Shatter fights to clear name over data law 'guilty' ruling
FORMER Justice Minister Alan Shatter has launched a personal bid to clear his name following a ruling by the Data Protection Commissioner that he broke the law when he disclosed personal information about Independent TD Mick Wallace.
The Dublin South TD is to take his fight to the Circuit Court where he has lodged an appeal against the DPC finding. However, the Irish Independent has learned that the Government will have no involvement in the appeal against Commissioner Billy Hawkes, even though Mr Shatter's controversial remarks about Mr Wallace were made by Mr Shatter in his then official capacity as Justice Minister.
Mr Shatter caused a storm when he revealed during a heated May 2013 edition of RTE's 'Prime Time' that Mr Wallace had been cautioned by gardai for using a mobile phone while driving. The controversy became known as Shattergate.
Newly appointed Justice Minister Frances Fitzgerald has confirmed she will not be involved in the court appeal by Mr Shatter, even though outgoing Data Commissioner Billy Hawkes said it would be up to Ms Fitzgerald to have the final say.
The case is due for mention at the Circuit Court tomorrow.
Mr Hawkes identified that Mr Shatter was in breach of data protection laws during the 'Prime Time' programme.
When he issued the ruling, Mr Hawkes said the decision to appeal his finding was up to Ms Fitzgerald, who replaced Mr Shatter after a series of controversies including two alleged bugging scandals, a row over penalty points as well as Mr Shatter's own failure to complete a breathalyser test – because he is an asthmatic – at a garda checkpoint in 2011.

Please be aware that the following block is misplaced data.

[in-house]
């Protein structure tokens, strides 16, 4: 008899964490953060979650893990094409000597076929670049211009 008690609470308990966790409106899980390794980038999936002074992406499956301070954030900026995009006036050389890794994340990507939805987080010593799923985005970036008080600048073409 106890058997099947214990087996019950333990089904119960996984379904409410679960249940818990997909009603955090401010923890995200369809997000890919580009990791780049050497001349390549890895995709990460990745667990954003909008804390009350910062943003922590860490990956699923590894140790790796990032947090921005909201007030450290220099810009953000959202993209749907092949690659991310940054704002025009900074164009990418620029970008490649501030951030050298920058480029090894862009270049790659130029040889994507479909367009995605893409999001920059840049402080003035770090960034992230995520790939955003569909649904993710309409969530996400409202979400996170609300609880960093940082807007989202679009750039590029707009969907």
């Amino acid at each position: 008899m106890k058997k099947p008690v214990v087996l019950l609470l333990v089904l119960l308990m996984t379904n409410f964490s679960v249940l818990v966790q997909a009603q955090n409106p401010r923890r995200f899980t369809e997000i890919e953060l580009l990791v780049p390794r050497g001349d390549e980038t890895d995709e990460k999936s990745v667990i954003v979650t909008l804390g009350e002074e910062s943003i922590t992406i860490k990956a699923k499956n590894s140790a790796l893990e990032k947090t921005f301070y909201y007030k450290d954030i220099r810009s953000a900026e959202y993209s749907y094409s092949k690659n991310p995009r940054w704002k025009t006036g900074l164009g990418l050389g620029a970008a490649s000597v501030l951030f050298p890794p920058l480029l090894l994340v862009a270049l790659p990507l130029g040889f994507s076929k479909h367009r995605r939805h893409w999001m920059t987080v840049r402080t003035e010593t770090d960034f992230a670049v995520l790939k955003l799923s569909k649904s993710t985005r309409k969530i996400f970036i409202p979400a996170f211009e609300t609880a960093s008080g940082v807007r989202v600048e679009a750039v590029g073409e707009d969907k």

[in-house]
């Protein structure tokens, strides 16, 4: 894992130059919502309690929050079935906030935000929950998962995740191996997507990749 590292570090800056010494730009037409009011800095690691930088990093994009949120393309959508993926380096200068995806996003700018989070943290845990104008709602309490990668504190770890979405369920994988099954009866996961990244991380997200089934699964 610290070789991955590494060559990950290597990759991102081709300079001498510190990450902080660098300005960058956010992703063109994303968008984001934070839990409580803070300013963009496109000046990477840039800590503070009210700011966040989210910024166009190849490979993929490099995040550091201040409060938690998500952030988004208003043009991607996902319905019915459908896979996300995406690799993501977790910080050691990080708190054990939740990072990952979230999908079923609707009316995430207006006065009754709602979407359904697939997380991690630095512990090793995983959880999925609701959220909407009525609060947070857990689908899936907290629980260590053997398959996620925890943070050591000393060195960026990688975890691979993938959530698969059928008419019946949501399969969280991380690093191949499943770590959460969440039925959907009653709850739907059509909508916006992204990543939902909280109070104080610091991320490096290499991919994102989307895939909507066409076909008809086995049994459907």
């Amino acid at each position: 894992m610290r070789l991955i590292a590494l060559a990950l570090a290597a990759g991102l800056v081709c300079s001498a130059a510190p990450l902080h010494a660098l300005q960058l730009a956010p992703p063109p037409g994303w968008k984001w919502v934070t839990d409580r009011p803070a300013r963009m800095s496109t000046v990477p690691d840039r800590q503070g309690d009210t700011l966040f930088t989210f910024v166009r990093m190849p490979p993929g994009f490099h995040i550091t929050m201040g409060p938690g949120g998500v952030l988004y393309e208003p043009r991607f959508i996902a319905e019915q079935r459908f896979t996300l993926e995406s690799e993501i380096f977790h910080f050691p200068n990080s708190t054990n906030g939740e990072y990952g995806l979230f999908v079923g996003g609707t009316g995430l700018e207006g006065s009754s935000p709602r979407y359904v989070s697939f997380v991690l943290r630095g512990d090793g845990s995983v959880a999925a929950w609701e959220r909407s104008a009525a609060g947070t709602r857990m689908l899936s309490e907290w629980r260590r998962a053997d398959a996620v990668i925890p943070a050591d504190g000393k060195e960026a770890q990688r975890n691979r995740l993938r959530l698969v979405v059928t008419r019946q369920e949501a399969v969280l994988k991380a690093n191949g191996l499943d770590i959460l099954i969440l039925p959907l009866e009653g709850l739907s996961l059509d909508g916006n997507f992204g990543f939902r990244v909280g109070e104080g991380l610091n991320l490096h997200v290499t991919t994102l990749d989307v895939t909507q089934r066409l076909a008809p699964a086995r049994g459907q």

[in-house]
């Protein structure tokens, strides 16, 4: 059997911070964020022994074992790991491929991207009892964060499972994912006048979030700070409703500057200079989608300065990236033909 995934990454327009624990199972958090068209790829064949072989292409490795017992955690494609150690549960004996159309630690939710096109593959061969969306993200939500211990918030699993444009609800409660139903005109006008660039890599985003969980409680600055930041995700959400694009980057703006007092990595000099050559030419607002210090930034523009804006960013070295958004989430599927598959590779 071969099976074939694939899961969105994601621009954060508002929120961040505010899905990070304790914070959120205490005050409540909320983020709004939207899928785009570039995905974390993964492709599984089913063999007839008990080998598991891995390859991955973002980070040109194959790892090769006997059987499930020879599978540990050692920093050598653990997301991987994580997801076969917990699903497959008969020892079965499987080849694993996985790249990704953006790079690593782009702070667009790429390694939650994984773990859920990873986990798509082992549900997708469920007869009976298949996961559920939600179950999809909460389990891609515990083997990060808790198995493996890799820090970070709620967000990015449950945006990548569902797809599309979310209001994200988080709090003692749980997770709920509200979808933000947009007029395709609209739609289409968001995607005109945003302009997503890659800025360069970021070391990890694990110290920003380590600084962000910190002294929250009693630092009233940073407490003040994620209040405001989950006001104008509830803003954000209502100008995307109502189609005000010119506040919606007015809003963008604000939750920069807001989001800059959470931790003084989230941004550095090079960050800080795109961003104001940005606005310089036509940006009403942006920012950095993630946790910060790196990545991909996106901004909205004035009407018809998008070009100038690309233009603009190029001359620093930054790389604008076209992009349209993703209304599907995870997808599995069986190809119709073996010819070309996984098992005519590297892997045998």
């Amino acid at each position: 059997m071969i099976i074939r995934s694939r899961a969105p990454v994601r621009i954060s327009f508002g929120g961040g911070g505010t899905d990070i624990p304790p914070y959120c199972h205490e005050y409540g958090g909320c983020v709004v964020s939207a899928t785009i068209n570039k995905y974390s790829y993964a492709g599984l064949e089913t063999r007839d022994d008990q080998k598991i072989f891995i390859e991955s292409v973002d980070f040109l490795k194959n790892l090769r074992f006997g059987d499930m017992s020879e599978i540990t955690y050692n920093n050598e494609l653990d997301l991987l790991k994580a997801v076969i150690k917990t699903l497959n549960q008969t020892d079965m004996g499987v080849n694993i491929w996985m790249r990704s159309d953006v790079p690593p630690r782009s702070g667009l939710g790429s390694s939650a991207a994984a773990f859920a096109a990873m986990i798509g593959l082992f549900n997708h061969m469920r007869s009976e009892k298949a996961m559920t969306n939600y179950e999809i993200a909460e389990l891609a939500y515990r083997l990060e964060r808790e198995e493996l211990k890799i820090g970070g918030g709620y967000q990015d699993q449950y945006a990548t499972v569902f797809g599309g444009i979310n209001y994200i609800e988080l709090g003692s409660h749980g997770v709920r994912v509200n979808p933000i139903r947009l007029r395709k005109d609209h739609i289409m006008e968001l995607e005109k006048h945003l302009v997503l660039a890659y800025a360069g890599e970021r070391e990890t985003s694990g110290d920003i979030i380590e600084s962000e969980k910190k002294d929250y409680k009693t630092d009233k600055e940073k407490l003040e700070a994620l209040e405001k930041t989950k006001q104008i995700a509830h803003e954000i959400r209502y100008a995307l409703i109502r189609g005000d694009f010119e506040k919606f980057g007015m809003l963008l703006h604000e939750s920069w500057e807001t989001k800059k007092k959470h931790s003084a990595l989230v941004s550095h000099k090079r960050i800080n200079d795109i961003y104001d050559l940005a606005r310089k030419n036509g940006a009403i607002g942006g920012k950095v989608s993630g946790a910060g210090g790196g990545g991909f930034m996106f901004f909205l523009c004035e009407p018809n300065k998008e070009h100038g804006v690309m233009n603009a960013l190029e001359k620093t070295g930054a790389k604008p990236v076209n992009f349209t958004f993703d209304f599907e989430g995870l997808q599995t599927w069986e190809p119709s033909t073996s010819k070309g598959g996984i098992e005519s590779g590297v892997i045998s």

But Ms Fitzgerald has ruled out any involvement by the Government in the legal action.
"The State is not involved in the appeal and, in particular, the current minister is not a party to – nor seeking to be joined as a party to – the proceedings," said a spokesperson for the Department of Justice.
Mr Shatter, who subsequently apologised to Mr Wallace (inset), resigned one day after the Commissioner's decision was announced due to adverse findings in the Guerin report into allegations of garda misconduct by whistleblower Sergeant Maurice McCabe.
Mr Shatter, who famously represented himself in the Supreme Court Abbeylara dispute, has now instructed a legal firm to pursue the appeal.
Yesterday, his solicitor was notified that Mr Wallace intends to be joined as a party to the legal action, a move likely to be contested by Mr Shatter.
The Data Protection Commissioner (DPC) said it would not oppose any move by Mr Wallace to become a notice party to the action.
In its ruling, the DPC found that Mr Shatter was a 'data controller' in relation to the 'personal data' about Mr Wallace and that he failed to uphold his statutory duties as a Data Controller under Section 2(1)(c)(ii) of the Data Protection Acts 1988-2003 in disclosing such sensitive data.
However, it found that former Garda Commissioner Martin Callinan was not in breach of the Data Protection Acts when he gave the information to the Minister for Justice.
In a submission to Mr Hawkes before the ruling was published, Mr Shatter said that the information about Mr Wallace was not in his possession in any documentary form.
He said it was verbally conveyed and directly to him by Mr Callinan during a conversation "at which no other persons were present".
But Mr Hawkes said to accept Mr Shatter's argument he would have to accept that the disclosure of Mr Wallace's personal information was necessary for the pursuit of legitimate interests.